Dubai Win Exposes Victory Flaw

By George WhiteFebruary 7, 2006, 5:00 pm
OK, heres a little quiz for you: After his victory Sunday in Dubai, how many wins does Tiger Woods now have?
 
Is the answer 48? Or 47?
 
Actually, its neither. The correct answer is 57.
 
Woods now has 47 wins ' which hasn't changed since his victory at San Diego a couple of weeks ago. But thats just PGA Tour and majors wins. His 10 other wins have come elsewhere.
 
Tiger Woods
Just how many victories does Tiger Woods now have? 47? 57? Depends on who you ask.
Where? Well, Dubai, for instance. Throw in some more European Tour wins, some on the Japanese Tour, a couple of minor victories in other Asian venues and they add up to much more than just the PGA Tour list of wins. Tiger's list of wins don't all add up to his PGA Tour wins. But, most have been legitimate victories against good competition.
 
Sunday was most assuredly a legitimate victory. It came in a playoff with Ernie Els. It came in a tournament with three of the worlds top 5 playing. It was as sparkling a field as perhaps half the U.S. tour events have.
 
And it will be as if Feb. 5, 2006, never existed. Thats a shame.
 
Watching the telecast, I was struck by the nonsense of it all. Woods received his appearance fee, granted. But the win wont count if he someday should approach Sam Sneads tour record of 82. And no organization or body in the world is charged with keeping such information.
 
Why did Woods go to Dubai? Their might be a dozen reasons why, but as a laymen, let me share with you what I would expect to be the reasons:
 
(1) His sponsors (American Express can do millions of dollars worth of business in the Middle East; Buick gets a shot of much-needed exposure east of the Atlantic; Nike likewise);
 
(2) The competition (this tournament always lures the best in non-American players; and at this point in his career, Woods is all about beating the best competition available);
 
(3) Appearance money (yes, this is a lesser factor, but still its important. Reports are that Woods received $2-3 million, in addition to his $400,000 winners check and an estimated $50,000 figure for jet fuel, etc.)
 
This was an important tournament on the world golf scene, and its a pity that it counts nothing on Tigers resume of events won here in the U.S. Its a European Tour event, and while the European Tour certainly isnt a trivial matter with the PGA Tour, the American tour is hardly ready to include victories on that circuit along with victories in the U.S. Goodness knows, it was only recently the PGA Tour recognized the British Open.
 
Tiger, of course, is hardly the only one affected by this. And for that matter, the European Tour doesnt count American wins on its list of victories, either.
 
Did you know that Seve Ballesteros had 50 wins on the European Tour? Five of those 50 make the American win list because they came in major championships ' two Masters and three British Opens. But if you want to know how great Seve was, you certainly wont know by just reading the American record books. Seve only gets credit for his wins in the majors, plus his four other U.S. victories ' Greensboro in 78, Westchester in 83 and 88, New Orleans in 85.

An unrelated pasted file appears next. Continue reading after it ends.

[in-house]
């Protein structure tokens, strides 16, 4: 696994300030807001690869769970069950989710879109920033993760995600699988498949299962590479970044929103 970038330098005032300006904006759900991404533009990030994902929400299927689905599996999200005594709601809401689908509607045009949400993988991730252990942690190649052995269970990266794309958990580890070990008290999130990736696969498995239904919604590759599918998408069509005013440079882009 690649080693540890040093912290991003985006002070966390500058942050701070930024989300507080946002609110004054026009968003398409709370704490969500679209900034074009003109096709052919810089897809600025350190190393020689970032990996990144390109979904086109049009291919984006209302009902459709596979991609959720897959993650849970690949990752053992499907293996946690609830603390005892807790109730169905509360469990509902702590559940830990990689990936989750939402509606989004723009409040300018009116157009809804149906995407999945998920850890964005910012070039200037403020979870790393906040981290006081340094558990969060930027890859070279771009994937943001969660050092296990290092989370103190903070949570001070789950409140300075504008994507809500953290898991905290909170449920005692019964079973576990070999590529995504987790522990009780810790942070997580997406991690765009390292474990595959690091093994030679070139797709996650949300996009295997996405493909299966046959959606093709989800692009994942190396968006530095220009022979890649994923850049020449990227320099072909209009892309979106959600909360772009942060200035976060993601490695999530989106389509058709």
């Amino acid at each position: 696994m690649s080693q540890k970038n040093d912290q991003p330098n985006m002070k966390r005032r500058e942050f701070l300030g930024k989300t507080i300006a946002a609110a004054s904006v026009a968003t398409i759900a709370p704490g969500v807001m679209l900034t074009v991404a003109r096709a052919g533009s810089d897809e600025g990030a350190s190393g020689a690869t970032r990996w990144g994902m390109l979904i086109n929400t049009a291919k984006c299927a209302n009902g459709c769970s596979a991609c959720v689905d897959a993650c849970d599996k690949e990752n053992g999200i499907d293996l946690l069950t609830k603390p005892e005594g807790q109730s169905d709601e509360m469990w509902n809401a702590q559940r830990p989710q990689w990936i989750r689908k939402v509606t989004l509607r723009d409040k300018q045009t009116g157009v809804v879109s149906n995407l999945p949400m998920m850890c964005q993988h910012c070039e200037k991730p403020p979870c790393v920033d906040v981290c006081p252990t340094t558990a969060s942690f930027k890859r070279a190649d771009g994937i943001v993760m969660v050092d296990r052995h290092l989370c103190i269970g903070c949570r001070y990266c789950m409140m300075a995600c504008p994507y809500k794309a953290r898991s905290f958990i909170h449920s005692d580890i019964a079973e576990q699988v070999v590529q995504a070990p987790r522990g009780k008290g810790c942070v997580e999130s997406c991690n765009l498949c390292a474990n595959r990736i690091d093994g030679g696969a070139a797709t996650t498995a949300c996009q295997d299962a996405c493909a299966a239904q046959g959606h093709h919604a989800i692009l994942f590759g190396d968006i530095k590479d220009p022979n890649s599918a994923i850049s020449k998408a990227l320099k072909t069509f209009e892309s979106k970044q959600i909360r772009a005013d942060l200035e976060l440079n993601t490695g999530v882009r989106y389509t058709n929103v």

Ernie Els? Ernie is credited with having won 15 victories on the PGA Tour. But he has won 19 times in Europe, not counting his two U.S. Open victories and one British Open. And he has won 20 more times at other tournaments around the globe ' a total of 54 times.
 
All of these wins, of course, should not be considered equal to a PGA Tour win. Some wins are in minor events in a players home country. All the American wins arent counted, either. A Nationwide Tour event, for example, gets placed in a different category. And some of the foreign tour wins are against competition that would approximate what a Nationwide event would have.
 
The point is, though, that there should be a better way of recognizing a players victories - and by that I mean meaningful victories. Woods should be recognized for the win last weekend, certainly, as well as six or seven other international wins. If he comes close to Sneads victory total, the win at Dubai certainly should be included. But - it won't.
 
What should be the criteria? Who should be in charge of selecting what wins we should count? I dont know ' but someone, somewhere should have a method for recognizing wins that are of a competitive nature.
 
Did Greg Norman win only 20 times ' his number of PGA Tour wins plus majors? Or did he win 88 times, the number of wins in the U.S., PLUS international victories. Eighty-eight is too big a number, but if you consider that, say, 30 of his international wins were in important events, then youve reached in the neighborhood of 50.
 
Isnt it time that someone, some organization, compiled a list of meaningful victories? Isnt it time that we really could compare, say, Colin Montgomery to Fred Couples? Who has the better career?
 
Of course, we run into the age-old problem at some stage of the comparison ' trying to compare Sam Sneads victories to Tiger Woods is like trying to compare Babe Ruths home runs to Michael Jordans total points ' its nonsensical. But the human animal is all about comparisons. And wouldnt you like the playing field to be somewhat equal between players of the same sport?
 
Give Tiger the win. And give Chris DiMarco credit for winning in Abu Dhabi this month. Come up with a way to add ALL the victories together, not just victories from this tour or that tour. Golf has become global. Lets have statistics that are global.
 
Email your thoughts to George White
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What's in the bag: CareerBuilder winner Rahm

By Golf Channel DigitalJanuary 22, 2018, 10:37 pm

Jon Rahm defeated Andrew Landry in a playoff to earn his second PGA Tour title at the CareerBuilder Challenge. Here's what's in his bag:

Driver: TaylorMade M4 (9.5 degrees), with Aldila Tour Green 75 TX shaft

Fairway wood: TaylorMade M3 (19 degrees), with Aldila Tour Green 75 TX shaft

Irons: TaylorMade P790 (3), P750 (4-PW), with Project X 6.5 shafts